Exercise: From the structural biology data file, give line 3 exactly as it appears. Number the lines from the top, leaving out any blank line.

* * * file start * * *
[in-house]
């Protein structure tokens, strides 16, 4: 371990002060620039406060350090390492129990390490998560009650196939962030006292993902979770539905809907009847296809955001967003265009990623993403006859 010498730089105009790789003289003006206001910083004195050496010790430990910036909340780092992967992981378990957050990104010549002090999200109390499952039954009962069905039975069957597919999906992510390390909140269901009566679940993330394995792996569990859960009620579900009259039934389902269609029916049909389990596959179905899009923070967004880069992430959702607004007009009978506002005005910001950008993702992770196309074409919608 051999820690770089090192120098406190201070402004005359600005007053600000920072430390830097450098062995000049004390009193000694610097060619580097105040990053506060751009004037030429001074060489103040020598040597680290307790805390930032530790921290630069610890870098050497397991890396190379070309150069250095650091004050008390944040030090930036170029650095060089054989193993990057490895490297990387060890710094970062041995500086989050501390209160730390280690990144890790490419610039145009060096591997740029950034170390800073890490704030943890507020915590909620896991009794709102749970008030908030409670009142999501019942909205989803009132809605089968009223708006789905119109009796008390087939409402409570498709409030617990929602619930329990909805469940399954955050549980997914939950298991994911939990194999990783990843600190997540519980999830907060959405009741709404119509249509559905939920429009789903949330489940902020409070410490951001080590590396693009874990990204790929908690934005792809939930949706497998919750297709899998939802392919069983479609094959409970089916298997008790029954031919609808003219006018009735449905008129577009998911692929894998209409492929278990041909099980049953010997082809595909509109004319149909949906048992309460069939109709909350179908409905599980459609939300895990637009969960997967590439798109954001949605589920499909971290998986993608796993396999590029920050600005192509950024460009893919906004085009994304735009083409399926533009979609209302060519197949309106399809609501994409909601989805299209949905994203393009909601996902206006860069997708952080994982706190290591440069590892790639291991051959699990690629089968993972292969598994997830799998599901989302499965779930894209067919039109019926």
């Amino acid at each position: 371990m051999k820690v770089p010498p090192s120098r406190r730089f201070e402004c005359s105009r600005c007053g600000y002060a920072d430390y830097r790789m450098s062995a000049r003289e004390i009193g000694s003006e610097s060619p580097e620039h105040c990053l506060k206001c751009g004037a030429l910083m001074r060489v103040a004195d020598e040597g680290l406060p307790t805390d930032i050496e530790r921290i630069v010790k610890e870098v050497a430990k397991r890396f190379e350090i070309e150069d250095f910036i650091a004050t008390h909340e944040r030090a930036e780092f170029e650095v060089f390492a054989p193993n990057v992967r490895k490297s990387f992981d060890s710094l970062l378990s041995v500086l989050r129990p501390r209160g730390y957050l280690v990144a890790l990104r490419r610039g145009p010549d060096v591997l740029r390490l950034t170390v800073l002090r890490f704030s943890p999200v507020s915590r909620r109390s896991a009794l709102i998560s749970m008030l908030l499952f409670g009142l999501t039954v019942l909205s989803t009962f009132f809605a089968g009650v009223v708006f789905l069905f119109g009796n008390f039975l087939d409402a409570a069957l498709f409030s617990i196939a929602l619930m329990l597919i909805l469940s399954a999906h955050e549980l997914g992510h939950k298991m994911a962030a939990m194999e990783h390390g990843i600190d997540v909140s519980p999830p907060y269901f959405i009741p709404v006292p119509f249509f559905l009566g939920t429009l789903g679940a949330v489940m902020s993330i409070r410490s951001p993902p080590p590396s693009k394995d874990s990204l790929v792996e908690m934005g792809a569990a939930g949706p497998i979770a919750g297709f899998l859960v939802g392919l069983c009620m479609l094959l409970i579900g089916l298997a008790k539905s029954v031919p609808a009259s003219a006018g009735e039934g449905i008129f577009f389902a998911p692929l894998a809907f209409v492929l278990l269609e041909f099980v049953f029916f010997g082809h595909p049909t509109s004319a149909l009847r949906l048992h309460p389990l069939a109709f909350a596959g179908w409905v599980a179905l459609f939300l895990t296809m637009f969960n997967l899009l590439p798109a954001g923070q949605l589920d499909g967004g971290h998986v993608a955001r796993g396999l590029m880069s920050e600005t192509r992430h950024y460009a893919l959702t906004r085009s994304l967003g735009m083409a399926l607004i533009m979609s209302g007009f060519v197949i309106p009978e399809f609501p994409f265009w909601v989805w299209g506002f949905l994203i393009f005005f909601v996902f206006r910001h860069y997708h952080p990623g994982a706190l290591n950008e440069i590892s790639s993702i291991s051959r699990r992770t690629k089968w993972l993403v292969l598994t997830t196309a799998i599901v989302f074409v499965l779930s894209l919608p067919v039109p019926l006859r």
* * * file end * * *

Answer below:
């Amino acid at each position: 371990m051999k820690v770089p010498p090192s120098r406190r730089f201070e402004c005359s105009r600005c007053g600000y002060a920072d430390y830097r790789m450098s062995a000049r003289e004390i009193g000694s003006e610097s060619p580097e620039h105040c990053l506060k206001c751009g004037a030429l910083m001074r060489v103040a004195d020598e040597g680290l406060p307790t805390d930032i050496e530790r921290i630069v010790k610890e870098v050497a430990k397991r890396f190379e350090i070309e150069d250095f910036i650091a004050t008390h909340e944040r030090a930036e780092f170029e650095v060089f390492a054989p193993n990057v992967r490895k490297s990387f992981d060890s710094l970062l378990s041995v500086l989050r129990p501390r209160g730390y957050l280690v990144a890790l990104r490419r610039g145009p010549d060096v591997l740029r390490l950034t170390v800073l002090r890490f704030s943890p999200v507020s915590r909620r109390s896991a009794l709102i998560s749970m008030l908030l499952f409670g009142l999501t039954v019942l909205s989803t009962f009132f809605a089968g009650v009223v708006f789905l069905f119109g009796n008390f039975l087939d409402a409570a069957l498709f409030s617990i196939a929602l619930m329990l597919i909805l469940s399954a999906h955050e549980l997914g992510h939950k298991m994911a962030a939990m194999e990783h390390g990843i600190d997540v909140s519980p999830p907060y269901f959405i009741p709404v006292p119509f249509f559905l009566g939920t429009l789903g679940a949330v489940m902020s993330i409070r410490s951001p993902p080590p590396s693009k394995d874990s990204l790929v792996e908690m934005g792809a569990a939930g949706p497998i979770a919750g297709f899998l859960v939802g392919l069983c009620m479609l094959l409970i579900g089916l298997a008790k539905s029954v031919p609808a009259s003219a006018g009735e039934g449905i008129f577009f389902a998911p692929l894998a809907f209409v492929l278990l269609e041909f099980v049953f029916f010997g082809h595909p049909t509109s004319a149909l009847r949906l048992h309460p389990l069939a109709f909350a596959g179908w409905v599980a179905l459609f939300l895990t296809m637009f969960n997967l899009l590439p798109a954001g923070q949605l589920d499909g967004g971290h998986v993608a955001r796993g396999l590029m880069s920050e600005t192509r992430h950024y460009a893919l959702t906004r085009s994304l967003g735009m083409a399926l607004i533009m979609s209302g007009f060519v197949i309106p009978e399809f609501p994409f265009w909601v989805w299209g506002f949905l994203i393009f005005f909601v996902f206006r910001h860069y997708h952080p990623g994982a706190l290591n950008e440069i590892s790639s993702i291991s051959r699990r992770t690629k089968w993972l993403v292969l598994t997830t196309a799998i599901v989302f074409v499965l779930s894209l919608p067919v039109p019926l006859r």